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ERIC Number: ED191597
Record Type: RIE
Publication Date: 1980-Apr
Pages: 33
Abstractor: N/A
Reference Count: 0
ISBN: N/A
ISSN: N/A
A Typological Approach to the Understanding and Treatment of Child Abuse: Preliminary Results.
Colby, Catherine A.
Recent findings in the literature on child abuse have been inconsistent and often contradictory, perhaps in part because most researchers treat child abuse as a homogeneous psycho-social phenomenon and commit the error of group averaging. One methodology which deals directly with the problem of homogeneity error is the typology approach. This methodology attempts to develop a system of categories that are sensitive to whatever groupings exist in a population. Employing the typology approach, the present, ongoing research explores demographic, personality, emotional and stress variables and includes families from different ethnic groups as well as a broad range of abused children in a control group design. To date, data have been collected on 12 families within each of three groups: (a) abusing families involved with the Children's Aid Society of Metropolitan Toronto (CASMT), (b) non-abusing, problem families in CASMT, and (c) non-abusing, non-problem families whose children attend a day nursery. The following instruments are being used: (1) Basic Personality Inventory, (2) Personality Research Form (altered form), (3) Schedule of Recent Experience, (4) The Vanderveen Family Concept Test, (5) The Michigan Screening Profile of Parenting, and (6) a study questionnaire measuring demographic and social factors. It is hypothesized that child abuse can be understood in terms of types of abusing families and that there are identifiable differences between abusing and non-abusing, demographically similar populations. Data that have been collected are presented in tables and figures. (Author/RH)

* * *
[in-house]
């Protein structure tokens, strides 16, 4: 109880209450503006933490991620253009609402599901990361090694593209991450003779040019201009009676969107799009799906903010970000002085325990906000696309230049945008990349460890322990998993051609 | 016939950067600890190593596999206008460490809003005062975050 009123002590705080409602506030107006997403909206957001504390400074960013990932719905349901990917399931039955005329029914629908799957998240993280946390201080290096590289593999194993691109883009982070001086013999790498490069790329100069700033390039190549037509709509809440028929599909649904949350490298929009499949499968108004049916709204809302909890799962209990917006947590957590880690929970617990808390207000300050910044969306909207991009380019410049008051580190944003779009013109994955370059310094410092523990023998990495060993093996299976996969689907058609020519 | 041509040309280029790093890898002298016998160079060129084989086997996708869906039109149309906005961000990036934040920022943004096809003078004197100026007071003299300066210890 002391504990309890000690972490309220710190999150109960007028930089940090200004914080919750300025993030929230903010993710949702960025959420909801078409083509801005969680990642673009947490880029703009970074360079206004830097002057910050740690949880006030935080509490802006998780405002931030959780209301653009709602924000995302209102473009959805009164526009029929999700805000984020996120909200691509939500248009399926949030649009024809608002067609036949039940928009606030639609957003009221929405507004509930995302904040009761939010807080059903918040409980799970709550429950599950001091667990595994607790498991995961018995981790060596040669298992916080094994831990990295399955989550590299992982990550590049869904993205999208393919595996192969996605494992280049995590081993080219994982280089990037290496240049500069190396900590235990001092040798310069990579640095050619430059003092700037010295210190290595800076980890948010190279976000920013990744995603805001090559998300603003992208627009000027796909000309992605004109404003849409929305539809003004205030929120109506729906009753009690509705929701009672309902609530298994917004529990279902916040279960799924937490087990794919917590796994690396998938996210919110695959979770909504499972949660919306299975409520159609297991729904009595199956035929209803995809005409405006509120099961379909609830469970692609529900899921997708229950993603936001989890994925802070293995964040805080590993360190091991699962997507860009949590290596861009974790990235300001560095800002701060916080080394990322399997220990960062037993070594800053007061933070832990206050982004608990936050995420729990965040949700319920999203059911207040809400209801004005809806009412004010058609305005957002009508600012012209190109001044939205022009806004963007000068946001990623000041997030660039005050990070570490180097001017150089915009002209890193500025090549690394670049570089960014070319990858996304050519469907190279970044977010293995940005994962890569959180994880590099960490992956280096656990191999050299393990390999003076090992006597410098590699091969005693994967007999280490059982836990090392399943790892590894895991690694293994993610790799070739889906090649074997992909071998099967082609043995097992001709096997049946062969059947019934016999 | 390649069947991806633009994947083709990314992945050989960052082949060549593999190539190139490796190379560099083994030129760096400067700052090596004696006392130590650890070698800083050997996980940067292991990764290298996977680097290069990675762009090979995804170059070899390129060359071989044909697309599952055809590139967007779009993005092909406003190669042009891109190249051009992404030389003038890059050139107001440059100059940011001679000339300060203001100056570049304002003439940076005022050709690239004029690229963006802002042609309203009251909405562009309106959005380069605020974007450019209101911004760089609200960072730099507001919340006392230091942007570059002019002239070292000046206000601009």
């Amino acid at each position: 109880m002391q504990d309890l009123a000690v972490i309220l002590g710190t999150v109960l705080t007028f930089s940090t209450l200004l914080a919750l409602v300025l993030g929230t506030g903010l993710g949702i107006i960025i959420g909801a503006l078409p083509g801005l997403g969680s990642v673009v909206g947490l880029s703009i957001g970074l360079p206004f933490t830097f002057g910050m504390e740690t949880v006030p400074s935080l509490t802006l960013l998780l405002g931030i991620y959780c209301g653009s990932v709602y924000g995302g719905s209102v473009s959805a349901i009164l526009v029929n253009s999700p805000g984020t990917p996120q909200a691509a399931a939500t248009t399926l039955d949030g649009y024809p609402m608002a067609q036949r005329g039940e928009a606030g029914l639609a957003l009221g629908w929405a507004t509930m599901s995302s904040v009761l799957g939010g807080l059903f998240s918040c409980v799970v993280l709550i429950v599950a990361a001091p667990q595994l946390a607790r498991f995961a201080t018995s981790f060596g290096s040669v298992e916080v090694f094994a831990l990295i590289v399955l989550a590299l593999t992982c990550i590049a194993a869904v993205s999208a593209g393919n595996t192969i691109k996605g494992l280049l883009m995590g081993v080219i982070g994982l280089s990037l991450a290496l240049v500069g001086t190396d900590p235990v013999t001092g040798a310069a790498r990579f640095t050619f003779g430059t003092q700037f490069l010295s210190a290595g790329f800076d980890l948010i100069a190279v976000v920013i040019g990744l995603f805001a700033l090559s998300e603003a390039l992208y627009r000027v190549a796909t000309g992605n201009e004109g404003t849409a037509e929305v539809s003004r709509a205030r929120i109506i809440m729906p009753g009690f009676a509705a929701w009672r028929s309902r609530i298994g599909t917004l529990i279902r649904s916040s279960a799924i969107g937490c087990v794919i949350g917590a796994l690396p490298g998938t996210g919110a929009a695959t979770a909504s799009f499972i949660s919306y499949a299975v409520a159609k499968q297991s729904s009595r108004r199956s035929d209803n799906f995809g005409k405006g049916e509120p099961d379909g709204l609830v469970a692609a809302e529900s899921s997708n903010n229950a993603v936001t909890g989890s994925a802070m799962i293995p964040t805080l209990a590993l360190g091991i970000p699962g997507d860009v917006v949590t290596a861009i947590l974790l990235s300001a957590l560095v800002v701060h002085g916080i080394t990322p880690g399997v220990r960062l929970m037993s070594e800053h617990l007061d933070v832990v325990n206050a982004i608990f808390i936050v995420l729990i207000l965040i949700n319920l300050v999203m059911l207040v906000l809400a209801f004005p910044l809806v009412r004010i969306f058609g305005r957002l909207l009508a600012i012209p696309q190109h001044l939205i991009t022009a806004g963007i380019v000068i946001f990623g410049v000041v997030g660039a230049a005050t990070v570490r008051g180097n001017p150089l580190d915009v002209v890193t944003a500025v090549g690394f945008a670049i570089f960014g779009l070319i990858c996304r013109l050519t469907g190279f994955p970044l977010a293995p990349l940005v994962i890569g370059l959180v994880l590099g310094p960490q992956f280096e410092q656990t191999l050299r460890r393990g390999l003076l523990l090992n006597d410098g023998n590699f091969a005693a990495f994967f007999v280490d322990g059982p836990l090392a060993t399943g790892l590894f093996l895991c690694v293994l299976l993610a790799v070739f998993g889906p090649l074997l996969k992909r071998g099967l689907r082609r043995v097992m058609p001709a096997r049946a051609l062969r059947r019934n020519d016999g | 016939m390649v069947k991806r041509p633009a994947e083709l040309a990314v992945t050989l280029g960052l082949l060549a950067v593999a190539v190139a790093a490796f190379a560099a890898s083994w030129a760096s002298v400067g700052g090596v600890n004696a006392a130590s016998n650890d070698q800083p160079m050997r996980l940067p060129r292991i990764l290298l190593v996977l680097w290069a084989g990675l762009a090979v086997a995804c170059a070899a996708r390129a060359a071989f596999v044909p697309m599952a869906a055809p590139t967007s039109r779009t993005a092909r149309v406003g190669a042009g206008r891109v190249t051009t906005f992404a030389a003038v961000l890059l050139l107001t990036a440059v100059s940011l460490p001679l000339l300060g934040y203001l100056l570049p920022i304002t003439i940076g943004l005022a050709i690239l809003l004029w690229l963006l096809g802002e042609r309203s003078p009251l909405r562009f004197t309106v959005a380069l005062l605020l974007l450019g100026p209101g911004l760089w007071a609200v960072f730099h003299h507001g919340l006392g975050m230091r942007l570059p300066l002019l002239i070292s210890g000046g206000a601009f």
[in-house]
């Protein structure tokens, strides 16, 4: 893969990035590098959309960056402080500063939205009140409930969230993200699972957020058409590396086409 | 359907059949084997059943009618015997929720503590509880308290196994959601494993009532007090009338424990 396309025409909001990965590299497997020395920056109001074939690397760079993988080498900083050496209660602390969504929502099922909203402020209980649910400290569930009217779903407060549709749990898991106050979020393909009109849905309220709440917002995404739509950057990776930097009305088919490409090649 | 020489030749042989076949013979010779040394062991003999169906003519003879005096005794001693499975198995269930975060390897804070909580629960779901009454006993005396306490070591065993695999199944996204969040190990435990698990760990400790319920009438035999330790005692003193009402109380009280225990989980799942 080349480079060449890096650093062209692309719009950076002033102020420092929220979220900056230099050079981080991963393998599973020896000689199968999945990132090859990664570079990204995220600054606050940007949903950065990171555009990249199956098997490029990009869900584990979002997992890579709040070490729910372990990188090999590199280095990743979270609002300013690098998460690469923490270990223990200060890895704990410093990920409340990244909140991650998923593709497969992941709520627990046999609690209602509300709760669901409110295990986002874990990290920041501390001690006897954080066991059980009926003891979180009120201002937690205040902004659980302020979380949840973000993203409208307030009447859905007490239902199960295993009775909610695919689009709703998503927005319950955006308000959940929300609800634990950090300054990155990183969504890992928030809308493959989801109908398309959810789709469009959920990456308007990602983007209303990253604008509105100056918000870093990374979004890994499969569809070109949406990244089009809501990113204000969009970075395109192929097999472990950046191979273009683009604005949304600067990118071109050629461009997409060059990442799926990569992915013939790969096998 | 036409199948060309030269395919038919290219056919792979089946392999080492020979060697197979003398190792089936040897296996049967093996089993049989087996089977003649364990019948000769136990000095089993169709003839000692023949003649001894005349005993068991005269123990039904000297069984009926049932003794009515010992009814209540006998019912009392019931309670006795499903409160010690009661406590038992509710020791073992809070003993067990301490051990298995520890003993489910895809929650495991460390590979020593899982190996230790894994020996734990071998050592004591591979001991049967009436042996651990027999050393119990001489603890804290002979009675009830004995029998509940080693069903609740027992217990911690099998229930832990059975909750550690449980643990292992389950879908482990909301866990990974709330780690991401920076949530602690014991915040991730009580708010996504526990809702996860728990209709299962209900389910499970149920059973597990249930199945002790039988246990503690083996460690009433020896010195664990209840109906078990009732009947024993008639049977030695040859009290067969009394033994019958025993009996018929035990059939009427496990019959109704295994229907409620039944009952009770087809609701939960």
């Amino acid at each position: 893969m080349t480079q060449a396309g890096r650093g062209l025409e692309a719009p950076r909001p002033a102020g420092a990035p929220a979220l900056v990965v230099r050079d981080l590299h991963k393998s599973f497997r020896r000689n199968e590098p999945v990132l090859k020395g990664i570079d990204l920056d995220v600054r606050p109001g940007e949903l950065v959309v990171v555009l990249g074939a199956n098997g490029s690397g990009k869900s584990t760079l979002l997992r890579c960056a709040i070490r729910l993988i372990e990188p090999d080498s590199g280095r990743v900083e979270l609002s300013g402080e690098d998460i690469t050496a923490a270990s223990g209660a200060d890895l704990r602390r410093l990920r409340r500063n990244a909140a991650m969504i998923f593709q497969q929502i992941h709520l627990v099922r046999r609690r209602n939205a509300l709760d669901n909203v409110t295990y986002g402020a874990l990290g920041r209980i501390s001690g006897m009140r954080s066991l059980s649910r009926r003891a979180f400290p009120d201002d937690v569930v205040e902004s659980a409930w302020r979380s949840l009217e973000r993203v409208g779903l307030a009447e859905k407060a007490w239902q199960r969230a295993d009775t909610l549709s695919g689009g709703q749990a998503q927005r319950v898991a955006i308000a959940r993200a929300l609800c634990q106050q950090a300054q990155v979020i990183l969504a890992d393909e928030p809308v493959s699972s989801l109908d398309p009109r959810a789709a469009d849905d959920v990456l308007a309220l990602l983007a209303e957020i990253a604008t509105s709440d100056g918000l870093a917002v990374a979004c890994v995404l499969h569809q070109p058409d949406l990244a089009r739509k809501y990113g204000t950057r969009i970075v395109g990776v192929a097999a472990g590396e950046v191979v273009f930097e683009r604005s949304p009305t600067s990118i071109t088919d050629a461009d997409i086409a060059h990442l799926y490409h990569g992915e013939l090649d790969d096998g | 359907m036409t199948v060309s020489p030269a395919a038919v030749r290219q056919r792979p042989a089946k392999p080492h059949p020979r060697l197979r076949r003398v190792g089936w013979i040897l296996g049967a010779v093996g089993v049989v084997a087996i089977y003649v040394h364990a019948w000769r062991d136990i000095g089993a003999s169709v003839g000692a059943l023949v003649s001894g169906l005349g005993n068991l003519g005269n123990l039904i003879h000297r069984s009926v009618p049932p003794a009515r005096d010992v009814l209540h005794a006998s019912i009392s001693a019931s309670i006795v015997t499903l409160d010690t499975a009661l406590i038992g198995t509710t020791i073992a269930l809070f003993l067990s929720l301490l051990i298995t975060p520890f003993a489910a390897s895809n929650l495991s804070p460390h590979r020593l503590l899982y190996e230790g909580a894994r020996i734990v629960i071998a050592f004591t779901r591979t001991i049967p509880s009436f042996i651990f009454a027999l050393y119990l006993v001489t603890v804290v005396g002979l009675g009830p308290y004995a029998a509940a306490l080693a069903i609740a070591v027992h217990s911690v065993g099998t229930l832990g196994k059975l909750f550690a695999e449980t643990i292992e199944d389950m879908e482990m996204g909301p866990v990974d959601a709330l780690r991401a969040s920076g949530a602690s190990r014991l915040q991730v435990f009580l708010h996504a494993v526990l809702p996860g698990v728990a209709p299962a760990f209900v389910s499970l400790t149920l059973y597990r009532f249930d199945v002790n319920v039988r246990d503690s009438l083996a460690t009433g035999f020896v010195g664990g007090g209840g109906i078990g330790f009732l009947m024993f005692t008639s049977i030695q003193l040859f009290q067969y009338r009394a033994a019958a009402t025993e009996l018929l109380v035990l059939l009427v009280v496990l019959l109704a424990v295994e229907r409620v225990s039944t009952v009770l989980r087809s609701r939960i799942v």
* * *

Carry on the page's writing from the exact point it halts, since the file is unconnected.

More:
Publication Type: Reports - Research; Speeches/Meeting Papers
Education Level: N/A
Audience: N/A
Language: English
Sponsor: N/A
Authoring Institution: N/A
Identifiers: Canada
Note: Paper presented at the Annual Meeting of the American Educational Research Association (Boston, MA, April 7-11, 1980).